# What is chopper in power electronics

The following DC converters can be examined:

Practical experiment 1: The thyristor DC chopper with quenching thyristor and ohmic-inductive load

Start with the software tool PSpice A_D the file DCSWITCH.CIR as an example of a SCR-based static dc switch.

"Oscilloscope" using the software tool sample

• the input voltage
• the output voltage
• the capacitor voltage
• the voltage across the main thyristor and the quenching thyristor
• the capacitor current
• the input current
• the current through the main thyristor
• the current through the quenching thyristor
• the current through the freewheeling diode

Practical experiment 2: The DC chopper with the ideal switch for the 1st quadrant with ohmic-inductive load and counter voltage

Run the CHOPP-1.CIR file as an example of a first-quadrant chopper. The first-quadrant chopper can only ever produce positive output voltage and positive output current. This means that, on average, the power always flows from the energy source into the load.

Set the duty cycle (magnitude control) to M = 0.8. Determine using the software tool sample the following values ​​for the output voltage and the output current at this ratio:

• dc component (direct component)
• ac component (bill of exchange)
• rms value (effective value)
• rms value of the ac component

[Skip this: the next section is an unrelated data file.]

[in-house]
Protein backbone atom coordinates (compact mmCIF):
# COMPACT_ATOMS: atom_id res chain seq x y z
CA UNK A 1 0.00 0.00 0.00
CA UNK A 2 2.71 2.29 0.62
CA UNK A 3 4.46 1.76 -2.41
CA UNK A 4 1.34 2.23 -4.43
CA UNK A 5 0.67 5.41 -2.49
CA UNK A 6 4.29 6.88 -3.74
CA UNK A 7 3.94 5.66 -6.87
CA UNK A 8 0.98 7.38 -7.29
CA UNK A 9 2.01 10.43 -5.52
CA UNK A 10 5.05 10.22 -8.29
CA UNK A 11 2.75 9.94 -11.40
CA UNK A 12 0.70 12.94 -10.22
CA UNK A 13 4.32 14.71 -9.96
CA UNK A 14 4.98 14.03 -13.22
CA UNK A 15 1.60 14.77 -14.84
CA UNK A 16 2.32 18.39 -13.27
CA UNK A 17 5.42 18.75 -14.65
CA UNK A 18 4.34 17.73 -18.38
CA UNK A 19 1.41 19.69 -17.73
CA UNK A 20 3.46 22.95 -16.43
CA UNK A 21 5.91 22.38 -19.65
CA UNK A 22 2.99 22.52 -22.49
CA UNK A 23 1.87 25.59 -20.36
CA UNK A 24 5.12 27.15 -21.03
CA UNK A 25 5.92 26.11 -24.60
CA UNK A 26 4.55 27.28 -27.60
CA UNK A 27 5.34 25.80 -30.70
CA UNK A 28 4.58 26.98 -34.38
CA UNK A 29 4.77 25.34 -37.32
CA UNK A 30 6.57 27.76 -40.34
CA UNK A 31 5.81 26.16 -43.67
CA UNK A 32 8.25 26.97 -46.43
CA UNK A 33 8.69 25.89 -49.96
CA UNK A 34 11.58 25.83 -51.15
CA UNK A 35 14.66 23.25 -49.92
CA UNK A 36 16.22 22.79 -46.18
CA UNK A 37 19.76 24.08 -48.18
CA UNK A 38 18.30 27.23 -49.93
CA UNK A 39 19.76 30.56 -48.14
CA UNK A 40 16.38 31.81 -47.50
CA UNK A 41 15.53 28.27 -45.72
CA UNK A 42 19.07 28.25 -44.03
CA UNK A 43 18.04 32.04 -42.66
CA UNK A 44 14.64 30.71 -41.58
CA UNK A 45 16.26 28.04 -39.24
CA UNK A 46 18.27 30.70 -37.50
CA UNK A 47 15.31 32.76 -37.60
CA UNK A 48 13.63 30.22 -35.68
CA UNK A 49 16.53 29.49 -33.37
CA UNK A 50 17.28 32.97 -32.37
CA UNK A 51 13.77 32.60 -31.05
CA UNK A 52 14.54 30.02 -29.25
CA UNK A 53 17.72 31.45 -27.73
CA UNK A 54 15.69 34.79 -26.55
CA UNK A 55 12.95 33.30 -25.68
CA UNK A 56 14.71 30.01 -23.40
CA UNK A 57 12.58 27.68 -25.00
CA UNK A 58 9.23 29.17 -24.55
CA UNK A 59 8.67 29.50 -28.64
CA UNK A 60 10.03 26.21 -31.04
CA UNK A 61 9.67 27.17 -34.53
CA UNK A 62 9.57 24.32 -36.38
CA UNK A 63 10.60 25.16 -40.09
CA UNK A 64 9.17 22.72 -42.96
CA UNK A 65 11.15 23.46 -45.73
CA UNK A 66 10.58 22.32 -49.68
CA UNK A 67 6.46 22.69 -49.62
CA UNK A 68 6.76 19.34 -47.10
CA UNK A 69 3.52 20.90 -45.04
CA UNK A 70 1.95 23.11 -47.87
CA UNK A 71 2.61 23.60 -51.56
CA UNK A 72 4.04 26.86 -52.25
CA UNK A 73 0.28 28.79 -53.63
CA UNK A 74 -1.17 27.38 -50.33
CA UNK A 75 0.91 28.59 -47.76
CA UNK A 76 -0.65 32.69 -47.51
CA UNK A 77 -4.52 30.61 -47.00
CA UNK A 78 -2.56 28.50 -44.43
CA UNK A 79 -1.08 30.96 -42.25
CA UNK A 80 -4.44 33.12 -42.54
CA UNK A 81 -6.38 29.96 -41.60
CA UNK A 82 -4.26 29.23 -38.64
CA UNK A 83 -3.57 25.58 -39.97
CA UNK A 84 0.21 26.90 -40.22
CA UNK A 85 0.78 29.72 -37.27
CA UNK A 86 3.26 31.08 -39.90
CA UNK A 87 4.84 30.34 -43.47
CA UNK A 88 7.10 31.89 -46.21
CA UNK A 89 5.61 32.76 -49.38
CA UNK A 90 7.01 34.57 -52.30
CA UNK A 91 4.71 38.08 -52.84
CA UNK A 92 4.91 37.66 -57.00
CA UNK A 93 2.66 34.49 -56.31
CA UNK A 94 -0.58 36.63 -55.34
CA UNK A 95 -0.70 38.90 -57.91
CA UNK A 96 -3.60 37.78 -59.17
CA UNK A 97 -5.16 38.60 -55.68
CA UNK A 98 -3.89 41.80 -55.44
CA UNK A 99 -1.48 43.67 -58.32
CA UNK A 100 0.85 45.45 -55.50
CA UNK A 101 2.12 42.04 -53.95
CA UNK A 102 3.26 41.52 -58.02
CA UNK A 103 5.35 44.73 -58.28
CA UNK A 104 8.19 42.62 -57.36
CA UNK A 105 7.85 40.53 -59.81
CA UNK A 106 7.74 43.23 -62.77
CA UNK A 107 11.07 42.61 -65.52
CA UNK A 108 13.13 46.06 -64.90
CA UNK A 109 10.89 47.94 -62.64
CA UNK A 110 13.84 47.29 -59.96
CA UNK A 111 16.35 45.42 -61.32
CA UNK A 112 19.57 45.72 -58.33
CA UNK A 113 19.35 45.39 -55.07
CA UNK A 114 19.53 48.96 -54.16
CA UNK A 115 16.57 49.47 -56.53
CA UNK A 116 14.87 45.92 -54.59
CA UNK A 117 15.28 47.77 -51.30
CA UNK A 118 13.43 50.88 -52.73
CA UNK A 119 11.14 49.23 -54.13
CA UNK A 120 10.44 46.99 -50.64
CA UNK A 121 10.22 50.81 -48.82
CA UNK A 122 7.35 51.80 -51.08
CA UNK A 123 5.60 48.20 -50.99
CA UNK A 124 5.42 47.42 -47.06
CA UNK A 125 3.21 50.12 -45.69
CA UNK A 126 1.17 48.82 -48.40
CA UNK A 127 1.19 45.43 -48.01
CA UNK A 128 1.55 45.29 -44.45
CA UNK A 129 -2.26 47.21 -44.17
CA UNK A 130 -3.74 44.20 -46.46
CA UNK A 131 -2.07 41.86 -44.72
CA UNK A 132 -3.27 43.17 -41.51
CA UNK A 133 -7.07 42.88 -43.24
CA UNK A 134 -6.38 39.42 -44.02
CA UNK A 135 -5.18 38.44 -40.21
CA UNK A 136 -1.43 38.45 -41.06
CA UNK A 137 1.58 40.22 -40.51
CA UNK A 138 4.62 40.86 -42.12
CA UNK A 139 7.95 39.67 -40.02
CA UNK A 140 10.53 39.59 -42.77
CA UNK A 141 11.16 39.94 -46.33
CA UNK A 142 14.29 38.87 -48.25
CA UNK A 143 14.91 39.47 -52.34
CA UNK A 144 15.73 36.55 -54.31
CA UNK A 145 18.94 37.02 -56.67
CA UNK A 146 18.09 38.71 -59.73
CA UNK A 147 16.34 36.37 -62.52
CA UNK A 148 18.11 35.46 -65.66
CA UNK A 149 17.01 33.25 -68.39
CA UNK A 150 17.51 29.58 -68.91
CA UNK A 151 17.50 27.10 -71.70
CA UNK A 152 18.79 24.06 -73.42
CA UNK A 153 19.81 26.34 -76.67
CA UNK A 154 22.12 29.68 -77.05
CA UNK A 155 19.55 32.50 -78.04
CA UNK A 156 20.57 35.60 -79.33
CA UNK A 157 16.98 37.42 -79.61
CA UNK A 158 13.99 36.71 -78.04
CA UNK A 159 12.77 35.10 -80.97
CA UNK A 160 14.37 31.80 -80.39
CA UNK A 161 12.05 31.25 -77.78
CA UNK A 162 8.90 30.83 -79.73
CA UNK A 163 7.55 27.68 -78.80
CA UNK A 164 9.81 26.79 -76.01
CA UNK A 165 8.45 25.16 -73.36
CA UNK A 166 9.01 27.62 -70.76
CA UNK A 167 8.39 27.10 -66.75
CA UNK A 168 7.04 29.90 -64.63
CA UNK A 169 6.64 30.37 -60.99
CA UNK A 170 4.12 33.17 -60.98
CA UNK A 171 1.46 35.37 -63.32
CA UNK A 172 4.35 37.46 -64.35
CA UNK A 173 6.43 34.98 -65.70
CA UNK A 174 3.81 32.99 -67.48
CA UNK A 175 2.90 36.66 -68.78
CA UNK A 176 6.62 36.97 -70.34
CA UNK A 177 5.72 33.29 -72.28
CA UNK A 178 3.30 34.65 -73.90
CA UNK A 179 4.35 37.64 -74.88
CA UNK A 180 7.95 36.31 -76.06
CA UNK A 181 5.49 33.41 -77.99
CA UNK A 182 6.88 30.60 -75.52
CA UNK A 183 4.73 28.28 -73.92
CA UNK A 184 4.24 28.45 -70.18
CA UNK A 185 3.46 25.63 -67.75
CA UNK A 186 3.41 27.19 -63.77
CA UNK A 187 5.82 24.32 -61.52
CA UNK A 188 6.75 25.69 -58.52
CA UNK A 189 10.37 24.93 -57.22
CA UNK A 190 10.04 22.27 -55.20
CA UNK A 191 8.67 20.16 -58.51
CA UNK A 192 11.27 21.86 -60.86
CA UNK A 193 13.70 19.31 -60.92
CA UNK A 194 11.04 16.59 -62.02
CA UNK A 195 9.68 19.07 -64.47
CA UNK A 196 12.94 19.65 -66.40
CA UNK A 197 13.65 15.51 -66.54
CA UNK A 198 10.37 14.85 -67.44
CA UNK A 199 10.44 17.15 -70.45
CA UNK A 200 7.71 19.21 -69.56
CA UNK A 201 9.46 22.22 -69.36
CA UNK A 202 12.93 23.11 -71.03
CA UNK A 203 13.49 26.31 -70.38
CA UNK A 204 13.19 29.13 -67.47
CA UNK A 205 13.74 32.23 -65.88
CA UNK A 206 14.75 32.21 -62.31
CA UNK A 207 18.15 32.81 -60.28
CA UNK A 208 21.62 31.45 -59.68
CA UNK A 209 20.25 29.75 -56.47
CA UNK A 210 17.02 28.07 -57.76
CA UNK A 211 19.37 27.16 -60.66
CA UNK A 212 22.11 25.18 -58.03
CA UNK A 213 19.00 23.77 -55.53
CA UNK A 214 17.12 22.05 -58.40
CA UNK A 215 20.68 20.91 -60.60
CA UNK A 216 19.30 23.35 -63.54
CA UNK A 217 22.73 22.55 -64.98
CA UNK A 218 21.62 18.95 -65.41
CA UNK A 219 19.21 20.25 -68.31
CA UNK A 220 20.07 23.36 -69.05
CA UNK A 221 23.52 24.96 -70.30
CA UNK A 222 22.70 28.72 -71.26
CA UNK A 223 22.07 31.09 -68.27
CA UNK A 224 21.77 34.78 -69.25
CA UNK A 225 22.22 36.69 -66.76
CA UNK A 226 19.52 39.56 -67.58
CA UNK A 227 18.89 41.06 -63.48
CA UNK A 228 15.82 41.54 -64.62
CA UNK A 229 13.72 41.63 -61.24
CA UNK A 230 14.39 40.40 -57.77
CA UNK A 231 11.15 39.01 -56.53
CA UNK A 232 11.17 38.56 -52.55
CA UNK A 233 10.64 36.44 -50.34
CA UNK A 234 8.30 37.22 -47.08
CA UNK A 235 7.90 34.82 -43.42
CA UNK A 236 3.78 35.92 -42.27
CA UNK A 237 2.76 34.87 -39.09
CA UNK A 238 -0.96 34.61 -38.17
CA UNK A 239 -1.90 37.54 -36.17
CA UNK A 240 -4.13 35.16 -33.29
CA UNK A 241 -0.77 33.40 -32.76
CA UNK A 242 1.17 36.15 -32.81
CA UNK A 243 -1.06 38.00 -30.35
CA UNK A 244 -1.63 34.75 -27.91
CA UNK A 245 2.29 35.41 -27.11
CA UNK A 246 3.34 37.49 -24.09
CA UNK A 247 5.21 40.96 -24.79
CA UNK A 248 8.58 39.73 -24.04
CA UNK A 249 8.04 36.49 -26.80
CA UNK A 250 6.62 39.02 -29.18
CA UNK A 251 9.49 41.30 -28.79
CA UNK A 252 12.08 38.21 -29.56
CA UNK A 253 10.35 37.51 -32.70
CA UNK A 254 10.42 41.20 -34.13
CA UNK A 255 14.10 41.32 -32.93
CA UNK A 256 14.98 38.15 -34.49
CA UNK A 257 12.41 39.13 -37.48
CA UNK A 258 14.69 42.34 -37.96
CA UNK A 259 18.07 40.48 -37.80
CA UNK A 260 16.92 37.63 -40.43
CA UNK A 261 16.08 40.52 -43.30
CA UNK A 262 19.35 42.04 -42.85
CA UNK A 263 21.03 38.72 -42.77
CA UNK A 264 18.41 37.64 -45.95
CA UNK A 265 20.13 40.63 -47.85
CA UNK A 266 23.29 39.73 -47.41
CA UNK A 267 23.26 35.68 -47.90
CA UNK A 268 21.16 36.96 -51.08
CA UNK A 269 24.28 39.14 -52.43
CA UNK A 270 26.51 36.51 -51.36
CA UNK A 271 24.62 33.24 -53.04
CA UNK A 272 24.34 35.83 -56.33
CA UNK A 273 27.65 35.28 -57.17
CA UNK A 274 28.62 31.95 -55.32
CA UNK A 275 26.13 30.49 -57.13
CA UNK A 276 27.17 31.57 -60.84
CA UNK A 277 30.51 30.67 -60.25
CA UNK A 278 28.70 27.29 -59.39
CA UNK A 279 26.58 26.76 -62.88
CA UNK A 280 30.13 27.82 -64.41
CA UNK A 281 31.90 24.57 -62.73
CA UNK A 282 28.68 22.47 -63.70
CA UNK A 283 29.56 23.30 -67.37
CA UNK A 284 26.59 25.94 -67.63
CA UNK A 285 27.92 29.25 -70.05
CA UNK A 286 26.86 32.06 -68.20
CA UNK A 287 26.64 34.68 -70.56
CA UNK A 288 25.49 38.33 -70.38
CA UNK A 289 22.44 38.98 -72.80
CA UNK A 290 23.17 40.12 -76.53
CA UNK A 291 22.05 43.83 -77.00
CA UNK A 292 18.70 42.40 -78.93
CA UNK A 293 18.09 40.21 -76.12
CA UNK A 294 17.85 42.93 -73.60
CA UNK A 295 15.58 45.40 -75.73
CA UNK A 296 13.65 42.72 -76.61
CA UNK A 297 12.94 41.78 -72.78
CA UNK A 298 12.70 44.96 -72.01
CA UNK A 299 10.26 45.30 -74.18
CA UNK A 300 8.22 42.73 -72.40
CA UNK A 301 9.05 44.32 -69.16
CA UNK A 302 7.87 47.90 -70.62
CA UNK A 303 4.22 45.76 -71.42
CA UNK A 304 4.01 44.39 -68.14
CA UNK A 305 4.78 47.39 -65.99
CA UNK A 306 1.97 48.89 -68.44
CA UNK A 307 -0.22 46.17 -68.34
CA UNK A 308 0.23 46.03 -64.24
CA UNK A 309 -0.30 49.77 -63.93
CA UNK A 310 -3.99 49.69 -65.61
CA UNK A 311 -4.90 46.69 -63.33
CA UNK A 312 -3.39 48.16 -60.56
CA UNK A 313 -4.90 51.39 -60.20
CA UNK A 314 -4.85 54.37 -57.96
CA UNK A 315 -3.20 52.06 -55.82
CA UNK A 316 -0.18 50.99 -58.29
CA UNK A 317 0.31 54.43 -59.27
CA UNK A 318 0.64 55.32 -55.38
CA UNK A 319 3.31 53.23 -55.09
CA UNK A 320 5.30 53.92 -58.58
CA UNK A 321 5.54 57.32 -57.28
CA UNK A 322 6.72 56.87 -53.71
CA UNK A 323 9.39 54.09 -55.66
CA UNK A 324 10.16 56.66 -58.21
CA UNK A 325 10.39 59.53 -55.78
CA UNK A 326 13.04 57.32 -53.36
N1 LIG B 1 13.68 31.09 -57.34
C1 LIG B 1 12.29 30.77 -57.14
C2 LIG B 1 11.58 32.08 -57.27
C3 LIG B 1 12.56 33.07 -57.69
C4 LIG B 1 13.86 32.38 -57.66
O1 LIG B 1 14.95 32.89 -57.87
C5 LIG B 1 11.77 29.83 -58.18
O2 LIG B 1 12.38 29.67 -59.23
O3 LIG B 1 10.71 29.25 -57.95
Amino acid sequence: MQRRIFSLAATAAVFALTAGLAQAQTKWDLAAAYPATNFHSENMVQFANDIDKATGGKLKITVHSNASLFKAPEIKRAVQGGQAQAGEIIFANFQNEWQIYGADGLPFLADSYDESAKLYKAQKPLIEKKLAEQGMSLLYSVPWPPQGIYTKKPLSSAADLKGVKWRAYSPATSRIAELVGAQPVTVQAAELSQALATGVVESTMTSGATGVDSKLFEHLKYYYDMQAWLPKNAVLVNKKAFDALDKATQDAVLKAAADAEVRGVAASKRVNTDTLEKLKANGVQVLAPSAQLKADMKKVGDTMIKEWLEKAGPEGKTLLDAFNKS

• ripple factor

Practical experiment 3: The DC chopper with the ideal switch for the 2nd quadrant with ohmic-inductive load and counter voltage

Start the CHOPP-2.CIR file as an example of a second-quadrant chopper. The second-quadrant chopper works with a positive output voltage and a negative mean value of the output current. This means that on average the power always flows from the load into the supplying energy source (e.g. energy recovery when a tram is braking).

Set the duty cycle (magnitude control) to M = 0.4. Determine using the software tool sample the following values ​​for the output voltage and the output current at this ratio:

• dc component (direct component)
• ac component (bill of exchange)
• rms value (effective value)
• rms value of the ac component
• ripple factor

Practical experiment 4: The DC chopper with the ideal switch for the 1st and 2nd quadrant with ohmic-inductive load and counter voltage

Start the CHOPP-12.CIR file as an example of a first-and-second-quadrant chopper. The first-and-second-quadrant chopper always works with a positive output voltage and a positive or negative mean value of the output current. This means that on average the power either flows from the load into the supplying energy source (e.g. energy recovery when a tram is braking) or from the energy source to the load using a motor.

Enter values ​​for the amplitude control M yourself. "Oscillograph" the voltages and currents of interest to you when operating the DC chopper in both quadrants.

Develop a PSpice circuit file for one on your own

Practical experiment 5: The step-up converter with an ideal switch and ohmic load

Start the STEPUP.CIR file as an example of a step-up chopper. Set the duty cycle to DRATIO = 0.75.

"Oscilloscope" using the software tool sample

• the input voltage
• the output voltage
• the input current

Repeat the measurement with a duty cycle of DRATIO = 0.5.

Set the switch-on ratio to DRATIO = 0.8 and compare the DC component of the switch current with the DC component of the output current.